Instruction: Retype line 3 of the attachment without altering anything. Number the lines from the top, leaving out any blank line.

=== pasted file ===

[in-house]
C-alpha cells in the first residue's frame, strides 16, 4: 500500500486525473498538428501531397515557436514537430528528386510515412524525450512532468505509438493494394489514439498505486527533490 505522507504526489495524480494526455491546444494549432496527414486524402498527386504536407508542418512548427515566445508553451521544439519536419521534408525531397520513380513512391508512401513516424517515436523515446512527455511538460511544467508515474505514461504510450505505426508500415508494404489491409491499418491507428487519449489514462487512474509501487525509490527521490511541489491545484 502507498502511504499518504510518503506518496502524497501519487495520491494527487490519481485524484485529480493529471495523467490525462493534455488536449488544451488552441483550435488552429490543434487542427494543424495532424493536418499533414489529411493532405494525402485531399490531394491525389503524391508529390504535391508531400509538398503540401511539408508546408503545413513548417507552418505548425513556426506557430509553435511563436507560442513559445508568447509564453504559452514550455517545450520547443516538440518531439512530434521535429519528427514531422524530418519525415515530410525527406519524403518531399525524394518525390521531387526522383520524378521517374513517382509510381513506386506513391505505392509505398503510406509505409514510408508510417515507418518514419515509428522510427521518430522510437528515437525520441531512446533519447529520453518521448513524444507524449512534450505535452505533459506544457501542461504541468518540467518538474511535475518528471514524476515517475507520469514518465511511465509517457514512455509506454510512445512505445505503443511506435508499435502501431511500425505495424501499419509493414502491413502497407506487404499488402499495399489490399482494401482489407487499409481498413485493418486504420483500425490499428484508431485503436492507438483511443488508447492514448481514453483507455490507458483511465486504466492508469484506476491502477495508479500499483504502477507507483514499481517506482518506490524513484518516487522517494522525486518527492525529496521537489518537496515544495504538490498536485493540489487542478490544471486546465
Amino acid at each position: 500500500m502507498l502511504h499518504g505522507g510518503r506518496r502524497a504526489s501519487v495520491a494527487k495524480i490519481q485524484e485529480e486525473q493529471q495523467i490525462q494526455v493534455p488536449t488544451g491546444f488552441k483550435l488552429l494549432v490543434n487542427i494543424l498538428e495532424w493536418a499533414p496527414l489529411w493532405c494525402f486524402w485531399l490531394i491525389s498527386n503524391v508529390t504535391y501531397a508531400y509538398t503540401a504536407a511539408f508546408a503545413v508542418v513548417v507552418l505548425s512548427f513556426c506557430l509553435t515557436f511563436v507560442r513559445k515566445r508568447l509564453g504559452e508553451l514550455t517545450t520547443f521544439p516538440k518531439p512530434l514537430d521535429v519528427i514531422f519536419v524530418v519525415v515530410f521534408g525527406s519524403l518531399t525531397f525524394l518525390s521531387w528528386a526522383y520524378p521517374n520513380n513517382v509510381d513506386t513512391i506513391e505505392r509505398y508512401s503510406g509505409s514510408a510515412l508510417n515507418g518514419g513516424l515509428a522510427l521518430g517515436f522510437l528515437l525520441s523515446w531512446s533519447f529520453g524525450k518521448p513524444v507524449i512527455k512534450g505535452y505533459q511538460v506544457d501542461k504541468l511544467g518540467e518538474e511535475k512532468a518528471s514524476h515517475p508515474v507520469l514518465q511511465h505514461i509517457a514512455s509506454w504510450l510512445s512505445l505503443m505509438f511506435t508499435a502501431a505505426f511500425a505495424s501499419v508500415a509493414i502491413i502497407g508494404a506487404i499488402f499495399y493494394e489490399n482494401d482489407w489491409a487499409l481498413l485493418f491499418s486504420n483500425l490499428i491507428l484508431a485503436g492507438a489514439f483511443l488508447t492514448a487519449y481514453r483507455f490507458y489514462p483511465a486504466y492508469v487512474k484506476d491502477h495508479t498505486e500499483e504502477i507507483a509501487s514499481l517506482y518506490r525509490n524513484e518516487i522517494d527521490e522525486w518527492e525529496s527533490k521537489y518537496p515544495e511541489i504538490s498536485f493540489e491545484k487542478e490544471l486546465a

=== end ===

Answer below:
Amino acid at each position: 500500500m502507498l502511504h499518504g505522507g510518503r506518496r502524497a504526489s501519487v495520491a494527487k495524480i490519481q485524484e485529480e486525473q493529471q495523467i490525462q494526455v493534455p488536449t488544451g491546444f488552441k483550435l488552429l494549432v490543434n487542427i494543424l498538428e495532424w493536418a499533414p496527414l489529411w493532405c494525402f486524402w485531399l490531394i491525389s498527386n503524391v508529390t504535391y501531397a508531400y509538398t503540401a504536407a511539408f508546408a503545413v508542418v513548417v507552418l505548425s512548427f513556426c506557430l509553435t515557436f511563436v507560442r513559445k515566445r508568447l509564453g504559452e508553451l514550455t517545450t520547443f521544439p516538440k518531439p512530434l514537430d521535429v519528427i514531422f519536419v524530418v519525415v515530410f521534408g525527406s519524403l518531399t525531397f525524394l518525390s521531387w528528386a526522383y520524378p521517374n520513380n513517382v509510381d513506386t513512391i506513391e505505392r509505398y508512401s503510406g509505409s514510408a510515412l508510417n515507418g518514419g513516424l515509428a522510427l521518430g517515436f522510437l528515437l525520441s523515446w531512446s533519447f529520453g524525450k518521448p513524444v507524449i512527455k512534450g505535452y505533459q511538460v506544457d501542461k504541468l511544467g518540467e518538474e511535475k512532468a518528471s514524476h515517475p508515474v507520469l514518465q511511465h505514461i509517457a514512455s509506454w504510450l510512445s512505445l505503443m505509438f511506435t508499435a502501431a505505426f511500425a505495424s501499419v508500415a509493414i502491413i502497407g508494404a506487404i499488402f499495399y493494394e489490399n482494401d482489407w489491409a487499409l481498413l485493418f491499418s486504420n483500425l490499428i491507428l484508431a485503436g492507438a489514439f483511443l488508447t492514448a487519449y481514453r483507455f490507458y489514462p483511465a486504466y492508469v487512474k484506476d491502477h495508479t498505486e500499483e504502477i507507483a509501487s514499481l517506482y518506490r525509490n524513484e518516487i522517494d527521490e522525486w518527492e525529496s527533490k521537489y518537496p515544495e511541489i504538490s498536485f493540489e491545484k487542478e490544471l486546465a